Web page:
Contract Arbitration Gets Underway
‘Postal Workers Earn the Right To Be Justly Compensated For Our Service, Hard Work’
On the opening day of arbitration for a new contract, APWU President Mark Dimondstein stated the union’s case in an impassioned presentation to the board of arbitrators. The interests of the 200,000 postal workers represented by the APWU are contained in the preamble of the union’s Constitution, he said: “We believe all members of labor have the right to economic, political and social justice.”
“Postal workers are passionate in our support for the crucial mission of the public Postal Service, which is outlined in the 1970 Postal Reorganization Act,” he continued: “‘To provide postal services to bind the Nation together,’ to ‘provide prompt, reliable, and efficient services to patrons in all areas,’ and to ‘render postal services to all communities.’”
“We do all this 24 hours a day, seven days a week, with much night, weekend and holiday work,” he added. “We face excessing events, job abolishment, frequently changing work schedules and mandatory overtime that can negatively impact our lives and that of our families. Working conditions are far from ideal, with 36,000 injuries a year, largely due to poor ergonomics of mechanization and automation.
“And we carry out our mission frequently short-staffed, under stress, and all too often in the environment of management decisions – such as processing facility closings, reduction in retail hours, subcontracting and service standard reductions – that undermine our work and service to the people of this country,” he said.
“Postal workers earn the right to be justly compensated for our service and hard work,” Dimondstein declared. “The economic lot of workers should be constantly improving, and those improvements should be passed on from generation to generation. We earn the right to be provided a safe workplace, free of harassment and discrimination, and, after concluding our careers, to enjoy a secure and dignified retirement.”
APWU members want a workforce where all members make decent wages and get solid benefits – where our children reap the benefits of a better life, he said.
Rejecting suggestions that the USPS is too broke to pay workers fair and reasonable wages, Dimondstein said, “Absent the congressionally-manufactured pre-funding hoax, the Postal Service is enjoying strong financial operations performance with endless opportunities for expansion in response to the ecommerce revolution and new possibilities for expanded postal products and services.”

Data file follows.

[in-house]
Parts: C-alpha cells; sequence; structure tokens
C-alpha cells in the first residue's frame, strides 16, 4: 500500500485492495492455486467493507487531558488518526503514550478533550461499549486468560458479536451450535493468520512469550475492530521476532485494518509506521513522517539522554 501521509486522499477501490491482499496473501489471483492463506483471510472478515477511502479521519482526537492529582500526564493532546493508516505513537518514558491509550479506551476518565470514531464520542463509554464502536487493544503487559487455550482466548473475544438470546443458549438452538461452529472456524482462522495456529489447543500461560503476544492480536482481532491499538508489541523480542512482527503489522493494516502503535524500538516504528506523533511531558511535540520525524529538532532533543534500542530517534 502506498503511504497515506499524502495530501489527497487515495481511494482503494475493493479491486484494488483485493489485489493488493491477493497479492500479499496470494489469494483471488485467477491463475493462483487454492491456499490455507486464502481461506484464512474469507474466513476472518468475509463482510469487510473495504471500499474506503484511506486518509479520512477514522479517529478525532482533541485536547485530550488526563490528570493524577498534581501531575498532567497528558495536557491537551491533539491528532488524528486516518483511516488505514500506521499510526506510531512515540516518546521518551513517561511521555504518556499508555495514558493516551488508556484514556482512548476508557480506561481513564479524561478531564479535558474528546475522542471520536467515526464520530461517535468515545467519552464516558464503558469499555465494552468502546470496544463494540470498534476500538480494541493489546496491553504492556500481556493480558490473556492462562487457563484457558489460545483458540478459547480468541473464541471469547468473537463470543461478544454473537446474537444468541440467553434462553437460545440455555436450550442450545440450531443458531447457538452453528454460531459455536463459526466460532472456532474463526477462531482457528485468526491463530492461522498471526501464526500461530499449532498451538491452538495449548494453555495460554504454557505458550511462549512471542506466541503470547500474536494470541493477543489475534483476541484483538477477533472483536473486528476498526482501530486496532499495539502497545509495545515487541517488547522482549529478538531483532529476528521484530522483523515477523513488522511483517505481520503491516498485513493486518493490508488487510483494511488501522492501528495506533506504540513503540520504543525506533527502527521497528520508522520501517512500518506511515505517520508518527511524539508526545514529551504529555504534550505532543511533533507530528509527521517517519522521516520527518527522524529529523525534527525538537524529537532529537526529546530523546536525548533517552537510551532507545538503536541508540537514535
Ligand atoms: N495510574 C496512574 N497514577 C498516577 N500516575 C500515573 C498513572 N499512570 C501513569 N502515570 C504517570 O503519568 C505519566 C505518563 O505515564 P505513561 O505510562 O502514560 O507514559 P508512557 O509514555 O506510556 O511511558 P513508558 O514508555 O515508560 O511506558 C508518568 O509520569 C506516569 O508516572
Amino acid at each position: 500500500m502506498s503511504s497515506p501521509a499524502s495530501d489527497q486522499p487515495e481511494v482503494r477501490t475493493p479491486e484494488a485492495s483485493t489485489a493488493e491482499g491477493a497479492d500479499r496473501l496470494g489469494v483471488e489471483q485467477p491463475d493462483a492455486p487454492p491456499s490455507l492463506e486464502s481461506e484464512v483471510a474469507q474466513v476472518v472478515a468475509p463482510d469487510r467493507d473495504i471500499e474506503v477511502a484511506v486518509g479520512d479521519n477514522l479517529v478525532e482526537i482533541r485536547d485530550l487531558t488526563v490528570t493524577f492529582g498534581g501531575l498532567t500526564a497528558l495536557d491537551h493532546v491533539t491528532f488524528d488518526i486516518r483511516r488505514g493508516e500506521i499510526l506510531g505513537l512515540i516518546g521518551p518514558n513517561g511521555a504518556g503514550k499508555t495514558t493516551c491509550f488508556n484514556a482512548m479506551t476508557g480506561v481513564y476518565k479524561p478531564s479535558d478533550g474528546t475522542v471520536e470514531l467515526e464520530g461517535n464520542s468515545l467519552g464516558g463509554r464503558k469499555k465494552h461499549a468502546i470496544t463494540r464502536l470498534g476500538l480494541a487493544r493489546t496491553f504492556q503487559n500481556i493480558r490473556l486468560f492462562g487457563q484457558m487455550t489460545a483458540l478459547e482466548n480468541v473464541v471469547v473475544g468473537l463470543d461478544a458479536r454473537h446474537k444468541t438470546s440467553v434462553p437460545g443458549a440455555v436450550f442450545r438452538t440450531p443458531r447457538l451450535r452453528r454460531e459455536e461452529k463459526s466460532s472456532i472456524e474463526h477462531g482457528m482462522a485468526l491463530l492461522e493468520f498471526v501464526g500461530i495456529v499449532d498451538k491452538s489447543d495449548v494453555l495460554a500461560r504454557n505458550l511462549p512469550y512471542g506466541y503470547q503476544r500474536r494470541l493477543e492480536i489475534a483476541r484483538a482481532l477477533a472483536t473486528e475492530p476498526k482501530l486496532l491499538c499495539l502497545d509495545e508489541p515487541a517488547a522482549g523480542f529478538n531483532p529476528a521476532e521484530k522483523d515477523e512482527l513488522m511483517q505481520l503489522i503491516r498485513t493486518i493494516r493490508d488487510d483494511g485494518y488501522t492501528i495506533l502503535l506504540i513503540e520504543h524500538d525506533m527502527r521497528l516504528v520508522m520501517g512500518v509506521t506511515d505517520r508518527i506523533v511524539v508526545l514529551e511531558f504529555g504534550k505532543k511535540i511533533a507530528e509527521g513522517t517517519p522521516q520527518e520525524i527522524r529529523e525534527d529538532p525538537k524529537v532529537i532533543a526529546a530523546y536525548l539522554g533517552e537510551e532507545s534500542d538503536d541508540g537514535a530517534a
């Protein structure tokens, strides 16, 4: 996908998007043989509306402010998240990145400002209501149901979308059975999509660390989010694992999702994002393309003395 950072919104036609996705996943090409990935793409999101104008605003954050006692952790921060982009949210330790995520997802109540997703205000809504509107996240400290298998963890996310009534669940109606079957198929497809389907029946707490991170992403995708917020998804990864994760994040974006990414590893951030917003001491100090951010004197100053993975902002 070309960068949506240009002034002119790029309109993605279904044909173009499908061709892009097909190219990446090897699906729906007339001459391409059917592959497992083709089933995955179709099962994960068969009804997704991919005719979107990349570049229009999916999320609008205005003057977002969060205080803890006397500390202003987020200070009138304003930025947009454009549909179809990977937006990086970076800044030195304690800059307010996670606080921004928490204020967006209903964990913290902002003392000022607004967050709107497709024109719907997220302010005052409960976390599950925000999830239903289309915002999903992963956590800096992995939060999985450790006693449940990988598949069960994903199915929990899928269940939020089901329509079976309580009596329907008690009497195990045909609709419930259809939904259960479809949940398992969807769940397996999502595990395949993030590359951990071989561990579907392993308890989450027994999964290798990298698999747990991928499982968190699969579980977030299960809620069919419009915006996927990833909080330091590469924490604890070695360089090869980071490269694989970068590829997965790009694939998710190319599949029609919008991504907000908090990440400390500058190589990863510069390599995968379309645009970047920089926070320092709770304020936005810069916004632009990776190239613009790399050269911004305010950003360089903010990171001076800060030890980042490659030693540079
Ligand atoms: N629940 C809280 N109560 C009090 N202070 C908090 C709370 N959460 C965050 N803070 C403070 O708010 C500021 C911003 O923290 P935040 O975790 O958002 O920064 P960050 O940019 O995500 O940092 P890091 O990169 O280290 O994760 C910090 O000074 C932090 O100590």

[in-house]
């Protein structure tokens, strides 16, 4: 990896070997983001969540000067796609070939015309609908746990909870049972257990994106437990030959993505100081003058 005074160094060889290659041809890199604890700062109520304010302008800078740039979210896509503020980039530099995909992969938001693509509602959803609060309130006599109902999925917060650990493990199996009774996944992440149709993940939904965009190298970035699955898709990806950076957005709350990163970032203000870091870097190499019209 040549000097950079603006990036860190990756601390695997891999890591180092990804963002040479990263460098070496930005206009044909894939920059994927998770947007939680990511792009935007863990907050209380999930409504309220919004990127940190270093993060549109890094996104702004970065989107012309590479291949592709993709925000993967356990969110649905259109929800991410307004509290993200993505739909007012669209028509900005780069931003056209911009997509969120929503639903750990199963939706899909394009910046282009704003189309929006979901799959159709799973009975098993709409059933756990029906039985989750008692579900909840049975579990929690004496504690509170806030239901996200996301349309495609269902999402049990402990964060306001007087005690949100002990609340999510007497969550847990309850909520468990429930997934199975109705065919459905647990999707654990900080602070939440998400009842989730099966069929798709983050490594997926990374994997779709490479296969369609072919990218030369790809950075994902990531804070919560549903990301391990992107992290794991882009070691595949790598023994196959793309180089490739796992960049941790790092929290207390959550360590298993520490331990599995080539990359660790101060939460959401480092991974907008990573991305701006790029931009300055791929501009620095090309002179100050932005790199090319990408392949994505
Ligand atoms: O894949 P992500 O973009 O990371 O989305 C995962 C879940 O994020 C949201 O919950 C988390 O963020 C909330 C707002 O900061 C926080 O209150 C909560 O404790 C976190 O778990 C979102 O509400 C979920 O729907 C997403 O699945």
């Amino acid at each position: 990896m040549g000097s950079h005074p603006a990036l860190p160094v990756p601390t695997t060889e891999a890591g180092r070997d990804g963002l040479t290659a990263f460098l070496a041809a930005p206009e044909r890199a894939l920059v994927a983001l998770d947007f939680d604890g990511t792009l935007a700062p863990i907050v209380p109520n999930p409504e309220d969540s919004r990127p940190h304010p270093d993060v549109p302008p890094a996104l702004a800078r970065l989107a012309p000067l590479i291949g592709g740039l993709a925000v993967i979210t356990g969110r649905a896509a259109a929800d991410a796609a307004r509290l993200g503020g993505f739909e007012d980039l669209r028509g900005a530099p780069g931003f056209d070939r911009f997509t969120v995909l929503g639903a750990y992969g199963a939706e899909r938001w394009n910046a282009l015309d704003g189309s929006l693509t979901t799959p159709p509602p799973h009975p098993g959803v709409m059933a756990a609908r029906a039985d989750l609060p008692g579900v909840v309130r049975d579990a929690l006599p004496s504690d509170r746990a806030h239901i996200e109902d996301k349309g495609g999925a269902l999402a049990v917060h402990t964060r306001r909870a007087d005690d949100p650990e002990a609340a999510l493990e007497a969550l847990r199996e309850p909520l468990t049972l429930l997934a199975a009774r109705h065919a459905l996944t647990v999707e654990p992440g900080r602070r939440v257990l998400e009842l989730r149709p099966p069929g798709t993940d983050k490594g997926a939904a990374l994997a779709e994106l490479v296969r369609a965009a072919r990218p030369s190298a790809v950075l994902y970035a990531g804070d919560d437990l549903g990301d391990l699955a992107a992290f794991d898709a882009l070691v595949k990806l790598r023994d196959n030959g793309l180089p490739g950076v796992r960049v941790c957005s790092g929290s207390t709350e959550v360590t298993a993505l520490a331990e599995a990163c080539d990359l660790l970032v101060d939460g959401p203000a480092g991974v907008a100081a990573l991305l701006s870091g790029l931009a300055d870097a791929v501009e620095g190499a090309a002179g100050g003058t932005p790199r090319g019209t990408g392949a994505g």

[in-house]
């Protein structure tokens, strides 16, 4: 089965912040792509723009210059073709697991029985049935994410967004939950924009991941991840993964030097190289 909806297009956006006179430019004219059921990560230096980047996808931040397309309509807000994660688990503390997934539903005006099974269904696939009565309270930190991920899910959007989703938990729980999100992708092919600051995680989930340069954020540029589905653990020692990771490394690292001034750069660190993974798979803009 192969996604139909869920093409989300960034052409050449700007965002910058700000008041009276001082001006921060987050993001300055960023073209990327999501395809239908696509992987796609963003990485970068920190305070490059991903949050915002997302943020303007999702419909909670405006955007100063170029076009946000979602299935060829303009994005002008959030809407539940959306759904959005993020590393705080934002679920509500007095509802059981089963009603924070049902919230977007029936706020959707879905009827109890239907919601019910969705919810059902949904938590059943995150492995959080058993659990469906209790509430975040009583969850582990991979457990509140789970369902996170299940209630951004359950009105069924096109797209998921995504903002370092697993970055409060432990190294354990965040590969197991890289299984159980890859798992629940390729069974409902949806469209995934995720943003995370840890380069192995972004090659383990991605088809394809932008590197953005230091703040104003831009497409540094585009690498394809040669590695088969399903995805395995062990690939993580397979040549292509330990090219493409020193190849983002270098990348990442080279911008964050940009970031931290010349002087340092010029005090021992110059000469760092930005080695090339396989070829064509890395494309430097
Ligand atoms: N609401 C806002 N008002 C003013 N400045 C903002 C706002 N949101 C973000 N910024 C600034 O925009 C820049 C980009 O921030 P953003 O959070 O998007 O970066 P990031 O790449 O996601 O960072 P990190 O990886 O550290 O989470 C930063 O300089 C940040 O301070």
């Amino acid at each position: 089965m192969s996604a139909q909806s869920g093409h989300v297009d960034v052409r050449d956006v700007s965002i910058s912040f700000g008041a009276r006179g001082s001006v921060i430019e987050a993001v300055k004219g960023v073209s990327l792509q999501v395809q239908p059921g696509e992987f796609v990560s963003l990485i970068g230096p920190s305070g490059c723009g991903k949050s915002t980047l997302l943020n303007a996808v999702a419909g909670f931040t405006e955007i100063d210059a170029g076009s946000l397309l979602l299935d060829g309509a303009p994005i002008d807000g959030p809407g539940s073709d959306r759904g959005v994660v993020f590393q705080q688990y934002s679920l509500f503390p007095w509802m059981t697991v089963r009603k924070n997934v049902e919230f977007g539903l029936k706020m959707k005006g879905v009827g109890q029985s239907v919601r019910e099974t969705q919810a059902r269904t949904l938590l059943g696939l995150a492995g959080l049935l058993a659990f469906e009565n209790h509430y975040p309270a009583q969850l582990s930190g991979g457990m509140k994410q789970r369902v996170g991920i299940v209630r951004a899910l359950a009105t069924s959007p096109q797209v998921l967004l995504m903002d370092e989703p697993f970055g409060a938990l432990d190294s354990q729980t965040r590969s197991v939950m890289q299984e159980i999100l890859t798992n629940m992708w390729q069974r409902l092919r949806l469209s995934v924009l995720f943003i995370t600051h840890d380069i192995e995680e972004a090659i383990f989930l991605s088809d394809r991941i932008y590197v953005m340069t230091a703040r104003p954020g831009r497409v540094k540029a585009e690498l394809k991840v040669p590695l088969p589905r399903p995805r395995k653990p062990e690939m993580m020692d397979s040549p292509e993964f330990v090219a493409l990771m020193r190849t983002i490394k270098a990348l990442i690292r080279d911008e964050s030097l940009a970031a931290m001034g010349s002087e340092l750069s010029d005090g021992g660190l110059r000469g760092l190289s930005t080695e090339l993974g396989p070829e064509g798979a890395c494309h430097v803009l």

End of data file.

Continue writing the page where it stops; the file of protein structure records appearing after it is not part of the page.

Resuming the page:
He urged the arbitration board to “justly compensate” postal workers and take the opportunity to promote a vision of a Postal Service that will be vibrant for generations to come. “The union proposals do both,” he said.
Workers had a seat at the table – the arbitration table – on the second and third day of hearings, testifying in vivid detail about the work they do, the responsibilities bestowed on them, and their unwavering commitment to serving postal customers.
The testimony of 19 Clerks, Maintenance workers and Motor Vehicle Service employees was designed to give Arbitrator Stephen B. Goldberg an understanding of the complexity of their duties.
“You will hear how working for the Postal Service is different from other jobs that may sound similar,” APWU attorney Mindy Holmes said before introducing the first panel of workers. That’s important because the arbitration board will rule on pay, among other things.
Other themes also emerged:
- Postal employees enjoy a tremendous degree of trust from the public.
- They work independently, in many cases with minimal supervision.
- Experience is crucial. It enables postal workers to make important decisions that impact service and protect postal revenue.
- Postal work is hard work.
- Employees take great pride in doing their jobs well and are dedicated to serving the people of the country.
Craft Directors Clint Burelson (Clerk), Steve Raymer (Maintenance) and Michael O. Foster (MVS) introduced the craft panels and gave context to the workers’ testimony.
President Dimondstein praised the workers’ testimony, saying, “They spoke eloquently for all postal workers.”
The hearing resumes March 8.